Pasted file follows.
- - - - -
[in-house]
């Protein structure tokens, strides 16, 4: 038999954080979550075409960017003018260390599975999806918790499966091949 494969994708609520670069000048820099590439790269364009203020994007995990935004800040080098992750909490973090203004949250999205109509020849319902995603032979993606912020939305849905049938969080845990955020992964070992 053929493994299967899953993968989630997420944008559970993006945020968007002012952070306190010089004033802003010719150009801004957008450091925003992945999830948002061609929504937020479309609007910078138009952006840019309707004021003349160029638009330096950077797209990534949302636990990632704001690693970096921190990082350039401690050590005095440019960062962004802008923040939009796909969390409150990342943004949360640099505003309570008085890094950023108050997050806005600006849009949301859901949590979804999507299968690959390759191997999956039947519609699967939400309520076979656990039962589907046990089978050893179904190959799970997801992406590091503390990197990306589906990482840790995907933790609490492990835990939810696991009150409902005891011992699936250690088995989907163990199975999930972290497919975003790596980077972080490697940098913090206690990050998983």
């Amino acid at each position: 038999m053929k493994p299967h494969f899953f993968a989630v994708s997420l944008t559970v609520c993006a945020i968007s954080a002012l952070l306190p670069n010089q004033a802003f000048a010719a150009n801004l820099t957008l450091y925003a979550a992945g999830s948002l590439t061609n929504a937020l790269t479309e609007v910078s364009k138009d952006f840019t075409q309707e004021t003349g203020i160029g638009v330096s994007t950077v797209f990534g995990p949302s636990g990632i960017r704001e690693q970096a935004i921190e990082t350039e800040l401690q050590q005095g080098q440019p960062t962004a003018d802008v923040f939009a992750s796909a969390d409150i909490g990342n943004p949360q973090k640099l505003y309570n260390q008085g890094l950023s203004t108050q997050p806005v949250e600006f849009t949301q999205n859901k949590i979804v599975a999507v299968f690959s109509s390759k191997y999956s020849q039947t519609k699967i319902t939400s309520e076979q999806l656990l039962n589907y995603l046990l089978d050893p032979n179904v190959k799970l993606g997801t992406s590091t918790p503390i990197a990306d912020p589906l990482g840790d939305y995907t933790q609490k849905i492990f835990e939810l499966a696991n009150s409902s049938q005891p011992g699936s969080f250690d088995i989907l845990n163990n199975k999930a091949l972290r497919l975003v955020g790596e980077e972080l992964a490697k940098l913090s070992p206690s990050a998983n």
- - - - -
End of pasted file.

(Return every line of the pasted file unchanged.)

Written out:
[in-house]
């Protein structure tokens, strides 16, 4: 038999954080979550075409960017003018260390599975999806918790499966091949 494969994708609520670069000048820099590439790269364009203020994007995990935004800040080098992750909490973090203004949250999205109509020849319902995603032979993606912020939305849905049938969080845990955020992964070992 053929493994299967899953993968989630997420944008559970993006945020968007002012952070306190010089004033802003010719150009801004957008450091925003992945999830948002061609929504937020479309609007910078138009952006840019309707004021003349160029638009330096950077797209990534949302636990990632704001690693970096921190990082350039401690050590005095440019960062962004802008923040939009796909969390409150990342943004949360640099505003309570008085890094950023108050997050806005600006849009949301859901949590979804999507299968690959390759191997999956039947519609699967939400309520076979656990039962589907046990089978050893179904190959799970997801992406590091503390990197990306589906990482840790995907933790609490492990835990939810696991009150409902005891011992699936250690088995989907163990199975999930972290497919975003790596980077972080490697940098913090206690990050998983």
């Amino acid at each position: 038999m053929k493994p299967h494969f899953f993968a989630v994708s997420l944008t559970v609520c993006a945020i968007s954080a002012l952070l306190p670069n010089q004033a802003f000048a010719a150009n801004l820099t957008l450091y925003a979550a992945g999830s948002l590439t061609n929504a937020l790269t479309e609007v910078s364009k138009d952006f840019t075409q309707e004021t003349g203020i160029g638009v330096s994007t950077v797209f990534g995990p949302s636990g990632i960017r704001e690693q970096a935004i921190e990082t350039e800040l401690q050590q005095g080098q440019p960062t962004a003018d802008v923040f939009a992750s796909a969390d409150i909490g990342n943004p949360q973090k640099l505003y309570n260390q008085g890094l950023s203004t108050q997050p806005v949250e600006f849009t949301q999205n859901k949590i979804v599975a999507v299968f690959s109509s390759k191997y999956s020849q039947t519609k699967i319902t939400s309520e076979q999806l656990l039962n589907y995603l046990l089978d050893p032979n179904v190959k799970l993606g997801t992406s590091t918790p503390i990197a990306d912020p589906l990482g840790d939305y995907t933790q609490k849905i492990f835990e939810l499966a696991n009150s409902s049938q005891p011992g699936s969080f250690d088995i989907l845990n163990n199975k999930a091949l972290r497919l975003v955020g790596e980077e972080l992964a490697k940098l913090s070992p206690s990050a998983n």